Heroines Behind the Scenes of War

World War II provides much of the lore and mystique which fuels the modern American culture.  From movies, books, and television documentaries, it is hard to escape the particular monopoly this time period has on popular media.  When it comes to women of World War II, media tends to focus on those who have driven ambulances onto battlefields, stitched up patients on bloody stretchers, or spied behind enemy lines; but women served heroically in many ways, on the home front and overseas.  The Jane Wright Proctor Wallis family papers (Ms. Coll. 1310) tells one such story.

HoneyinmaskWhen the United States entered World War II, many families and individuals answered the call to serve anyway they could.  One such person was Honoria Wallis (Honey), the eighth child in the Wallis family, who after college, was working as a social service worker in Philadelphia. Upon joining the Red Cross Medical Corps, Honey was trained at the 46th General Hospital at Fort Riley, Kansas, from September 1942 to June 1943.

In July 1943, Honey was sent overseas, eventually serving “somewhere in North Africa,” in England, and “somewhere in Italy” as head medical social worker, where her job including “writing letters and securing comforts for sick and wounded soldiers to wrangling a circus tent for use as a recreation center.”

ms1310 nursing crew 1

Honey wrote to her mother whenever she was able, offering what news she could share, as well as her impressions of her surroundings. In addition to reassuring her family of safety measures for the social workers and describing eating out of mess kits, “a system which should have been organized in [her large] family years ago,” Honey wrote requesting light and diverting reading material to be sent for the injured soldiers (“western, mystery, and detective stories are badly wanted!”).  A letter from January 15, 1944  reads:

“We continue to be exceedingly busy, going as many hours as we can hold out…Our days are spent in the wards, giving out comfort articles which the men need.  Both sick and wounded, they come in from the front without any of their personal articles.  Many men cannot write their own letters.  We wrap and censor packages for mailing.  We help them with necessary telephone calls or telegrams.  We read to them and give any comfort and sympathy in our power.”

Typical nursing scenes

A scrapbook page documenting time in Naples, Italy 1944

Honey’s letters are fairly cheerful, but she clearly experienced hardships.  She writes of bad weather tearing down tents, illness, lack of sanitary facilities, long hours, and, of course, watching patients suffer.  In addition to the general miseries of war, some of Honey’s friends were killed in a plane crash and others were sent home with tuberculosis.  By the end of the summer of 1944, only Honey and one other woman from her Fort Riley class remained.  Despite all the difficulties, Honey stated, “I have never worked so hard nor been so happy in all my life.”  Although Honey “preferred to work directly with patients,” she was promoted to hospital supervisor, and she was assigned to hospitals in Naples and Rome until the end of the war.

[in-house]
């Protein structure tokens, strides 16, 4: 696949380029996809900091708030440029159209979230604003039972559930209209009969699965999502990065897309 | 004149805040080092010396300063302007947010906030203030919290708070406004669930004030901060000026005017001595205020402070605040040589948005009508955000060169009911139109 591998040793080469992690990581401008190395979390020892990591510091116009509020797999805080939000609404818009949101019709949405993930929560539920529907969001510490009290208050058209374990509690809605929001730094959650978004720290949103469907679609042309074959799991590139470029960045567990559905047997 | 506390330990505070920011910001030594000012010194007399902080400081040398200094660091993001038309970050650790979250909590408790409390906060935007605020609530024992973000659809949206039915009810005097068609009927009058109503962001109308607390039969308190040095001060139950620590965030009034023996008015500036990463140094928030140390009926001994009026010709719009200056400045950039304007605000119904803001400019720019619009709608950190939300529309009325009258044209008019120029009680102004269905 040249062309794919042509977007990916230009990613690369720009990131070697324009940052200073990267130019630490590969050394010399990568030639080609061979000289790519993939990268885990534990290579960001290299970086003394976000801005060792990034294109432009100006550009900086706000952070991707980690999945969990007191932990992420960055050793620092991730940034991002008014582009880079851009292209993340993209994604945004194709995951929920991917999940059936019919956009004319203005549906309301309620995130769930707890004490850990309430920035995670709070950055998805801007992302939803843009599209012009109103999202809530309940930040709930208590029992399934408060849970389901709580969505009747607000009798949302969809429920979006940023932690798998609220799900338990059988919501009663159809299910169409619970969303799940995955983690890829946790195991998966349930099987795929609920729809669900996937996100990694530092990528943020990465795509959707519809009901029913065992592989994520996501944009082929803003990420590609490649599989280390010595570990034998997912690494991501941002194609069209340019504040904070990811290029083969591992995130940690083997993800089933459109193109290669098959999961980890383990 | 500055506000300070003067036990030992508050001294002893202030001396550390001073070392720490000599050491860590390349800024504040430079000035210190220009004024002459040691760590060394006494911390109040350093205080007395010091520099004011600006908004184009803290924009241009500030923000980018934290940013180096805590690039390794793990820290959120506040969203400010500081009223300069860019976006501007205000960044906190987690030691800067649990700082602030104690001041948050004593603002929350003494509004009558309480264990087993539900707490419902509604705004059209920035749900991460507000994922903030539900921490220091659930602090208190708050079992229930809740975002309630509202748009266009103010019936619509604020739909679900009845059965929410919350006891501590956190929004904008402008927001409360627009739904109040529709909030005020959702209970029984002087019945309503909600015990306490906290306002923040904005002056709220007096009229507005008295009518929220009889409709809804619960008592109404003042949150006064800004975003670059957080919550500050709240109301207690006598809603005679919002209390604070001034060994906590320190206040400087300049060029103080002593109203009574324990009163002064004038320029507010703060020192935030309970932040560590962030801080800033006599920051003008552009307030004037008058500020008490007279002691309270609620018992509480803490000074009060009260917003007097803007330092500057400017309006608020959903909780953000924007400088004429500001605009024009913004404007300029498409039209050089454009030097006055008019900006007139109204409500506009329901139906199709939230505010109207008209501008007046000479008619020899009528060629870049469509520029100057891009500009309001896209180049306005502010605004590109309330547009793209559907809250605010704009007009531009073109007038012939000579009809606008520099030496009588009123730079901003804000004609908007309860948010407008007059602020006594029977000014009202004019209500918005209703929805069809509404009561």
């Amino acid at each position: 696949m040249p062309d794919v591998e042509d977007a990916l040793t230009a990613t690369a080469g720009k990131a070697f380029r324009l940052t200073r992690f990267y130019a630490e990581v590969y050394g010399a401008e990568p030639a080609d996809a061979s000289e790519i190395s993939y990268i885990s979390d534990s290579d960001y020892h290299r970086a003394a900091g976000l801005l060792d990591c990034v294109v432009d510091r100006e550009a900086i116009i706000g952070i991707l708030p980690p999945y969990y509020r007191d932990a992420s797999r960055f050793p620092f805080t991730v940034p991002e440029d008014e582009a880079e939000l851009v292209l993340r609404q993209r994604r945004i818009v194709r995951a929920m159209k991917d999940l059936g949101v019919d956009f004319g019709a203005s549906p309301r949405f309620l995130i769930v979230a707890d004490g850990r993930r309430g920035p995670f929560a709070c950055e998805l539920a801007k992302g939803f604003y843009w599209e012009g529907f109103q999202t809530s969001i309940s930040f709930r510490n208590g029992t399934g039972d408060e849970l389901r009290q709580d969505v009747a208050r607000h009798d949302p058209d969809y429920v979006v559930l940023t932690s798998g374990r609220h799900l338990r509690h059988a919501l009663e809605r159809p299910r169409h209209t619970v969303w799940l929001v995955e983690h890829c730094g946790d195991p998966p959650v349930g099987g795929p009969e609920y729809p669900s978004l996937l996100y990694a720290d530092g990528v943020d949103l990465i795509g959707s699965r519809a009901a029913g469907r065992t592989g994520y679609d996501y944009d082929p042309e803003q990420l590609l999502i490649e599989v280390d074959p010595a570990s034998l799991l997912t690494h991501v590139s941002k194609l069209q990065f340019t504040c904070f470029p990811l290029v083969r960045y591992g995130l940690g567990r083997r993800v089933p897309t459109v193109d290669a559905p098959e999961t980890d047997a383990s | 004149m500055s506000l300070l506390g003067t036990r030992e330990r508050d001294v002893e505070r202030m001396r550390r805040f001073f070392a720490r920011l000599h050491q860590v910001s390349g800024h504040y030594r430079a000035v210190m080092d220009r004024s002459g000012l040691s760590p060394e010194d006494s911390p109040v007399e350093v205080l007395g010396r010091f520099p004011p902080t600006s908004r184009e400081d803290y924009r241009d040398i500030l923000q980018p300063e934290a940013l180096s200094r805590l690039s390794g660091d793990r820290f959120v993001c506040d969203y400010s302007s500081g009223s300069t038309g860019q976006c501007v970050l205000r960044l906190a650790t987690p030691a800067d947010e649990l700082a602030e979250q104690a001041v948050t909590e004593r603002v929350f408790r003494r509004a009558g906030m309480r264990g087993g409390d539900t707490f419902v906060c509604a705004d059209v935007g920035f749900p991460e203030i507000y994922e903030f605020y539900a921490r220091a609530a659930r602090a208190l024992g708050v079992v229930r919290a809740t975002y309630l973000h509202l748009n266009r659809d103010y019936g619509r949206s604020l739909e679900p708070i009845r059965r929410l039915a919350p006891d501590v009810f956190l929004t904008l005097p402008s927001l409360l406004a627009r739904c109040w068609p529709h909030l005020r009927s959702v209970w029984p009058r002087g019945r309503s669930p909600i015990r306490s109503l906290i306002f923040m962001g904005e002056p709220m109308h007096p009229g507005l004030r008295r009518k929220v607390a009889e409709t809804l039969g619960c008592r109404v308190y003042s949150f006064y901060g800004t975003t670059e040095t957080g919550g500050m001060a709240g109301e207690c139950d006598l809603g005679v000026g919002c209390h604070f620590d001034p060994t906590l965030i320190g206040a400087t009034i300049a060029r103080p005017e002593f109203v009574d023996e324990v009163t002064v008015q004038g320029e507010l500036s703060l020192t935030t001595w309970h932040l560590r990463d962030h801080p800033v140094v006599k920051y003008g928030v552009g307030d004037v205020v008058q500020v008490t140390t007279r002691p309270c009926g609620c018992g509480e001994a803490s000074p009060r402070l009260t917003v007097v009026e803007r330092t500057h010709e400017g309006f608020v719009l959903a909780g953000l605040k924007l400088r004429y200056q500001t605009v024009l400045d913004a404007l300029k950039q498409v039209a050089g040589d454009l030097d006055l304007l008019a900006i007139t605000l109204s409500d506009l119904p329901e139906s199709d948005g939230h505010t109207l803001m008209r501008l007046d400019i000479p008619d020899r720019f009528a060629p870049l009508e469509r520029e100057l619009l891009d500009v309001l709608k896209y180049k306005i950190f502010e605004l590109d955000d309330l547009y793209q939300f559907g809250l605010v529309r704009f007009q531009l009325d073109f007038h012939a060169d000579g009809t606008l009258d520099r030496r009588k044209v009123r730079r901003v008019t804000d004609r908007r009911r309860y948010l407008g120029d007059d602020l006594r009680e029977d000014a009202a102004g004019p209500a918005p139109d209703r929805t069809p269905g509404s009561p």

After the war in Europe was over, Honey was Acting Field Director at Fitzsimons General Hospital in Denver, Colorado, which treated mostly tuberculosis patients, many of whom were released from Japanese prison camps. Honey was no doubt seen as a great hero to the bored and lonely patients recuperating in military hospitals.  With books, music, movies, puzzles and recreation centers, she provided diversions from terrible memories and brought laughter into the dark world of war.

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Who wants to see the photos from my trip?

Muffle that groan! The Penn Libraries acquired several dozen photograph albums, many of which I had the luck to process, and am happy to say beat hands down many of the slideshows I have been subjected to. The common thread in these albums is India from the late 1800’s to the second World War, most often created by military servicemen and women from Great Britain or the United States, but also by some missionaries and other travelers.

Each album gave a window into the specific experiences of ordinary individuals in a foreign and exotic country. It was amusing to see how well-chronicled tourist attractions were. Almost every album contained the obligatory shot of the Taj Mahal and other local sights. More adventurous albums contained photos of religious rituals like the cremation of human remains on ghats, or the everyday hard work of earning a living as best as possible. Only a few of these visitors were compelled to capture the extreme poverty and afflictions of the poorest Indians.

Some albums solely focused on the military installation or company around that individual and others were clearly photos taken on leave, enjoying vacation trips to Bombay or the mountains. The sporting activities, from polo in private clubs to military “Tug-of-War” teams to hunting expeditions, also appear regularly.

While no one album stood out particularly to me, the story that the collective body of these albums told was a wonderful opportunity to glimpse life in colonial India spanning decades before the Partition, as told by men and women, poor and rich, religious or not, military and civilian.

India tug of war

The “Tug of War” team from the 2nd highlanders Light Infantry album (1896), Ms. Coll. 1160

I couldn’t help but wonder how it would compare to a trip I would take today. Has photography changed? Has social media impacted what we photograph? #tajmahal has over 580,000 posts on Instagram – and of course includes selfies, something not found anywhere in the albums. You can’t count the number of hashtags on Facebook, but there seems to be an endless supply of Taj Mahal photos there too. I’m sure I’d be guilty of adding mine…